Effective communication is key to every relationship and interaction. Communication problems exist when the method of communicating differs among team members. Many companies are adopting enterprise software with messaging systems for team members who want speedy and direct communication. Some older workers prefer face-to-face or phone calls, so the best way to communicate is using the medium that the collective group prefers and agrees to. In order to collaborate on a project, the communication arrangement is imperative and all parties should be flexible to allow employees to work according to their own preferences.
Baby boomers often say that it will take many more people to accomplish the same tasks as they have completed because they are used to putting in long workdays at the office. However, Generation X, and those that follow, can use technology to accomplish some of the same tasks at a faster and more efficient speed, and they are better multi-taskers. We need to overcome the lack of understanding of the capabilities of other generations, in order to appreciate each other’s knowledge and skills. To ensure consistent productivity, we need to establish clear guidelines that apply to all so that there is no misunderstanding. Expectations, priorities, approaches and work styles can differ, yet one might not be any better than another might.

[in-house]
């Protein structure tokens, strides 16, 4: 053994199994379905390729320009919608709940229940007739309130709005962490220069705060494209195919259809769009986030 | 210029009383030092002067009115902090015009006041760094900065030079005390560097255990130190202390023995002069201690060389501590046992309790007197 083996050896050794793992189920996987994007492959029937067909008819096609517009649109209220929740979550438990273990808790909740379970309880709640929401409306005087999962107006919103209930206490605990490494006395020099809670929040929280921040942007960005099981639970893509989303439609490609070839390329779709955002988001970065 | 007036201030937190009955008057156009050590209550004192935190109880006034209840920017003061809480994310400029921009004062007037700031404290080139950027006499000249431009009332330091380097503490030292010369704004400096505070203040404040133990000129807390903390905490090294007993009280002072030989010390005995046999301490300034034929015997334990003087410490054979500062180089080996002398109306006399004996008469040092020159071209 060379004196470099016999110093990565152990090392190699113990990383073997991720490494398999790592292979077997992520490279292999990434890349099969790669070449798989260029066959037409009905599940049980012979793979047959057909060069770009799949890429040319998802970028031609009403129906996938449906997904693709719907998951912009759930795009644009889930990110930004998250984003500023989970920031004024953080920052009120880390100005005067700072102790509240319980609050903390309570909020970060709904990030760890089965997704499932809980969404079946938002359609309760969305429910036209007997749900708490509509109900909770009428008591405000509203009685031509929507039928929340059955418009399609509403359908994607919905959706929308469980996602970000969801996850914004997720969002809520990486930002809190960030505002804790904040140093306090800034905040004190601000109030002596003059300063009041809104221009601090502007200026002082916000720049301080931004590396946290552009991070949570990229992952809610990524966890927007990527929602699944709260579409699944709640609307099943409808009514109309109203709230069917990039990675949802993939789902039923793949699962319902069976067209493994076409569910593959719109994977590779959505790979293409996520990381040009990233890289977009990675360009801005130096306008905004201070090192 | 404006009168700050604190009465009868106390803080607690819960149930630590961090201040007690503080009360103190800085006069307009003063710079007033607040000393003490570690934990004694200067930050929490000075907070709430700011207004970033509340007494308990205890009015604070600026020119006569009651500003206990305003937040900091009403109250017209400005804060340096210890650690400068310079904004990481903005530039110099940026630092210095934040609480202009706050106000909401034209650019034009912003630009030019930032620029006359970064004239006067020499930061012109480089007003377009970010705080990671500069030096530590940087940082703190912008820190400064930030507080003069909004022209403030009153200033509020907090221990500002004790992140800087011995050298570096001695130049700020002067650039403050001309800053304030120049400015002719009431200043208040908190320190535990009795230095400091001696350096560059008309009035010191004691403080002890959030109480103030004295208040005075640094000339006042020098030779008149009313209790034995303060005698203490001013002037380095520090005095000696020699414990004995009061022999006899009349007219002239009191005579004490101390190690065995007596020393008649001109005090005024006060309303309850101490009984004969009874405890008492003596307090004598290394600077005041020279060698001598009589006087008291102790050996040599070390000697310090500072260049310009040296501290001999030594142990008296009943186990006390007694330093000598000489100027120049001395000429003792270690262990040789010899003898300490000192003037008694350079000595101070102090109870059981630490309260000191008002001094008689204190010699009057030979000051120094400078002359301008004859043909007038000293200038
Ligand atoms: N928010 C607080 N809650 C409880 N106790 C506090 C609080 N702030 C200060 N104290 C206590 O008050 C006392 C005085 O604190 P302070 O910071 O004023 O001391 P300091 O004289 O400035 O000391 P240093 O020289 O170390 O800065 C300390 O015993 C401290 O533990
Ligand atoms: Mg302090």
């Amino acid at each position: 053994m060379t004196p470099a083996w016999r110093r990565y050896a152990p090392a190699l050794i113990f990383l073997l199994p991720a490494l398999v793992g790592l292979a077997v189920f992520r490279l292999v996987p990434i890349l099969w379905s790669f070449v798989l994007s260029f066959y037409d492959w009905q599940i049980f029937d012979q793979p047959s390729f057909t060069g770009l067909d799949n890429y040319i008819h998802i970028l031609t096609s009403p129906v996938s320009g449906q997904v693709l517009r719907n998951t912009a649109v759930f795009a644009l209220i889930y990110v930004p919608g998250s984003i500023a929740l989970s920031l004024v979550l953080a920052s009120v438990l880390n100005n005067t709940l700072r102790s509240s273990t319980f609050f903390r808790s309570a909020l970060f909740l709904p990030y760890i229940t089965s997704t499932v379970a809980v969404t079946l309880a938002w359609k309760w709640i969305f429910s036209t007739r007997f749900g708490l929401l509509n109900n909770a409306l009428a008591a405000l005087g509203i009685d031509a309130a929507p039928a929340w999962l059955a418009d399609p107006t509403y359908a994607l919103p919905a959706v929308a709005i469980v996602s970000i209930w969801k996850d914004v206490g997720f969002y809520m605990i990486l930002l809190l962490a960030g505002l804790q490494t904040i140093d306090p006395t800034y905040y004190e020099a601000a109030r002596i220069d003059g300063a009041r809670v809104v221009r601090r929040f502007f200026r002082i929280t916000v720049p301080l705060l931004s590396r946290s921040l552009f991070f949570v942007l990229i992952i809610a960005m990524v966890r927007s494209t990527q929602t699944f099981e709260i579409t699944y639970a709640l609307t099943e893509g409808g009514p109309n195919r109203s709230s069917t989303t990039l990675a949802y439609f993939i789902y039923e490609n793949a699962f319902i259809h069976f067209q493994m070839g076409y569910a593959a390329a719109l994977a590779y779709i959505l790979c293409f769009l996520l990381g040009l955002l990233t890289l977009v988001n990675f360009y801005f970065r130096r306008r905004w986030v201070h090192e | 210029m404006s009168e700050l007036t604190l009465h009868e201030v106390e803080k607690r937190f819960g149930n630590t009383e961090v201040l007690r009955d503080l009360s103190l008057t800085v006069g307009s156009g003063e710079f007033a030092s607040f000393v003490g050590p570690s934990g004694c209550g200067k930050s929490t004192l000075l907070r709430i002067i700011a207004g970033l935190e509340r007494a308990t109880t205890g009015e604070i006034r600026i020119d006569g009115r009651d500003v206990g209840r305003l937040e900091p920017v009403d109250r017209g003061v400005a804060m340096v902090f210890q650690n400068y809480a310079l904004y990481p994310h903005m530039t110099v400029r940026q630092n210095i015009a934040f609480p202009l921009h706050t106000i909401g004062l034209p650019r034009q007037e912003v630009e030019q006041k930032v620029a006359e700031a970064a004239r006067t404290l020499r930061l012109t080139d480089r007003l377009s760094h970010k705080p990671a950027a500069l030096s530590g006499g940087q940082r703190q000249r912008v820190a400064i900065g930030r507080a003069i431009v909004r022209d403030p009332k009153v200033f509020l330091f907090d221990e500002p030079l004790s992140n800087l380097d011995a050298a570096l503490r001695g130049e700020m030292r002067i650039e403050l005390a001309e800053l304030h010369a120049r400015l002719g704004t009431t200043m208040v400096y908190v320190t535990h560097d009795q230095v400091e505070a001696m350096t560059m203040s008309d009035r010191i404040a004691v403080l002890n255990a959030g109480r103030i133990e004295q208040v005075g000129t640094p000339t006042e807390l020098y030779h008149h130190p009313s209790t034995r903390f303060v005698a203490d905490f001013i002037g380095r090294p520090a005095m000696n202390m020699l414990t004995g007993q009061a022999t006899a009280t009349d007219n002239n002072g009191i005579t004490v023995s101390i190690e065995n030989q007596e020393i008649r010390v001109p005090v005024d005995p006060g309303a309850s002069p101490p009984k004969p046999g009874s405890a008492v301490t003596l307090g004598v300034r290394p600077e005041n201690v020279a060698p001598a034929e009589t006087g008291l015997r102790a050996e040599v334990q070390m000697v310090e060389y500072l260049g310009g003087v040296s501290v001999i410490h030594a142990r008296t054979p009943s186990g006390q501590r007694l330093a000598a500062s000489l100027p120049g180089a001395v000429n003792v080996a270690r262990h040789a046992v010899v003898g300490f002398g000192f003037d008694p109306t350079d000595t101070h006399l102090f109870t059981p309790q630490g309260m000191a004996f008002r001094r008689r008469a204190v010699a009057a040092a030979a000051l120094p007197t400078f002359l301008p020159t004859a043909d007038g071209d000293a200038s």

A Gallup study found that “59% of Millennials rate opportunities to learn and grow as extremely important when applying for a job, compared to 44% of Gen Xers and 41% of Baby Boomers.” This can make retention difficult, however if a company creates the opportunities within the organization and encourages employees to pursue them, then the employees will remain and pursue their growth opportunities internally. No one should be boxed in where they feel the four walls closing in on them. Let them shine and experience new projects outside of their comfort zone.
As leaders, we must build bridges and create the path towards working in a cohesive environment, and we must encourage our employees to do the same. Digging our feet in and being rigid about how we do things, rather than concentrating on the output and results, is counterproductive and needs to be eliminated in order to foster a workplace culture of empathy and collaboration. A song says, “If we want to see a change, why do we stay the same?” Opening our minds, eyes, and ears is the best option for us to create value in what we do and achieve common goals across multiple generations.